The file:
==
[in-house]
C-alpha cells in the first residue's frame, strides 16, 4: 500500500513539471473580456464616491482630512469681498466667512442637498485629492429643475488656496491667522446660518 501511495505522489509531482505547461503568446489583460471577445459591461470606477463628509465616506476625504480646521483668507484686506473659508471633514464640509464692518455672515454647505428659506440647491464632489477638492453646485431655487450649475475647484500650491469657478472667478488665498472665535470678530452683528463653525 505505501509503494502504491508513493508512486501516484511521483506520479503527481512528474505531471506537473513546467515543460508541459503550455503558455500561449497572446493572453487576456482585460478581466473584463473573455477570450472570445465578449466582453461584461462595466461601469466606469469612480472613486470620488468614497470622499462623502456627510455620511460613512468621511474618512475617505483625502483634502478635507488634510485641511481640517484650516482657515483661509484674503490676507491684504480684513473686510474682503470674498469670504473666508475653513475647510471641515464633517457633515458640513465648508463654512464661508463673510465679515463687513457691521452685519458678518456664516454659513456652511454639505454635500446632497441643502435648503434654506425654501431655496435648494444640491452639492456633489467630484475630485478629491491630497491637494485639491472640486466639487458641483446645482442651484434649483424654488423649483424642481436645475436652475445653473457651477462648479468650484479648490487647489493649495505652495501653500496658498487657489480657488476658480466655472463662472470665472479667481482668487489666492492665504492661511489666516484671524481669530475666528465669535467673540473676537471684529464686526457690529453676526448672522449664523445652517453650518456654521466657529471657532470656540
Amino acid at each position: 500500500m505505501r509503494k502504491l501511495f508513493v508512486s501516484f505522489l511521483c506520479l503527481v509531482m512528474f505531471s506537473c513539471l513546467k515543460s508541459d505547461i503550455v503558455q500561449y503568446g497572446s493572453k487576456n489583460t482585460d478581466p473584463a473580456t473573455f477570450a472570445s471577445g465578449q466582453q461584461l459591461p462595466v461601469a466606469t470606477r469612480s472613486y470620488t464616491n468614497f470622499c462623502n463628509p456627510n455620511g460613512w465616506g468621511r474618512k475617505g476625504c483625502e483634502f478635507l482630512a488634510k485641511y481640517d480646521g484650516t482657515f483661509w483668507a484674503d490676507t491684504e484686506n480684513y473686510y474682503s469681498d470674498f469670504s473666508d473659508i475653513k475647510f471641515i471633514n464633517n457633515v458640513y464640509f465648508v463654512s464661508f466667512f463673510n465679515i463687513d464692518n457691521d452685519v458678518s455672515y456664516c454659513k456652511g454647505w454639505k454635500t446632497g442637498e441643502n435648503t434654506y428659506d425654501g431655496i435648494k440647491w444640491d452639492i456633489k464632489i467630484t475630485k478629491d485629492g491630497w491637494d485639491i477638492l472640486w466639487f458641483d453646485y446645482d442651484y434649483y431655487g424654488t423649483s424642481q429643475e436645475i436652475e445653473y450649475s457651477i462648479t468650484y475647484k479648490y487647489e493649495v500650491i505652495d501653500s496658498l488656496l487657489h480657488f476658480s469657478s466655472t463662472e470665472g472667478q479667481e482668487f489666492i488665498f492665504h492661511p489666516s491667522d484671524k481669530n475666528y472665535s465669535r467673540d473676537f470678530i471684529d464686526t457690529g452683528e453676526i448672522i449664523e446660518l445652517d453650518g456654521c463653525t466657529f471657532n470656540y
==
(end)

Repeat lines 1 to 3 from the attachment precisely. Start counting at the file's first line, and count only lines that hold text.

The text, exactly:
[in-house]
C-alpha cells in the first residue's frame, strides 16, 4: 500500500513539471473580456464616491482630512469681498466667512442637498485629492429643475488656496491667522446660518 501511495505522489509531482505547461503568446489583460471577445459591461470606477463628509465616506476625504480646521483668507484686506473659508471633514464640509464692518455672515454647505428659506440647491464632489477638492453646485431655487450649475475647484500650491469657478472667478488665498472665535470678530452683528463653525 505505501509503494502504491508513493508512486501516484511521483506520479503527481512528474505531471506537473513546467515543460508541459503550455503558455500561449497572446493572453487576456482585460478581466473584463473573455477570450472570445465578449466582453461584461462595466461601469466606469469612480472613486470620488468614497470622499462623502456627510455620511460613512468621511474618512475617505483625502483634502478635507488634510485641511481640517484650516482657515483661509484674503490676507491684504480684513473686510474682503470674498469670504473666508475653513475647510471641515464633517457633515458640513465648508463654512464661508463673510465679515463687513457691521452685519458678518456664516454659513456652511454639505454635500446632497441643502435648503434654506425654501431655496435648494444640491452639492456633489467630484475630485478629491491630497491637494485639491472640486466639487458641483446645482442651484434649483424654488423649483424642481436645475436652475445653473457651477462648479468650484479648490487647489493649495505652495501653500496658498487657489480657488476658480466655472463662472470665472479667481482668487489666492492665504492661511489666516484671524481669530475666528465669535467673540473676537471684529464686526457690529453676526448672522449664523445652517453650518456654521466657529471657532470656540
Amino acid at each position: 500500500m505505501r509503494k502504491l501511495f508513493v508512486s501516484f505522489l511521483c506520479l503527481v509531482m512528474f505531471s506537473c513539471l513546467k515543460s508541459d505547461i503550455v503558455q500561449y503568446g497572446s493572453k487576456n489583460t482585460d478581466p473584463a473580456t473573455f477570450a472570445s471577445g465578449q466582453q461584461l459591461p462595466v461601469a466606469t470606477r469612480s472613486y470620488t464616491n468614497f470622499c462623502n463628509p456627510n455620511g460613512w465616506g468621511r474618512k475617505g476625504c483625502e483634502f478635507l482630512a488634510k485641511y481640517d480646521g484650516t482657515f483661509w483668507a484674503d490676507t491684504e484686506n480684513y473686510y474682503s469681498d470674498f469670504s473666508d473659508i475653513k475647510f471641515i471633514n464633517n457633515v458640513y464640509f465648508v463654512s464661508f466667512f463673510n465679515i463687513d464692518n457691521d452685519v458678518s455672515y456664516c454659513k456652511g454647505w454639505k454635500t446632497g442637498e441643502n435648503t434654506y428659506d425654501g431655496i435648494k440647491w444640491d452639492i456633489k464632489i467630484t475630485k478629491d485629492g491630497w491637494d485639491i477638492l472640486w466639487f458641483d453646485y446645482d442651484y434649483y431655487g424654488t423649483s424642481q429643475e436645475i436652475e445653473y450649475s457651477i462648479t468650484y475647484k479648490y487647489e493649495v500650491i505652495d501653500s496658498l488656496l487657489h480657488f476658480s469657478s466655472t463662472e470665472g472667478q479667481e482668487f489666492i488665498f492665504h492661511p489666516s491667522d484671524k481669530n475666528y472665535s465669535r467673540d473676537f470678530i471684529d464686526t457690529g452683528e453676526i448672522i449664523e446660518l445652517d453650518g456654521c463653525t466657529f471657532n470656540y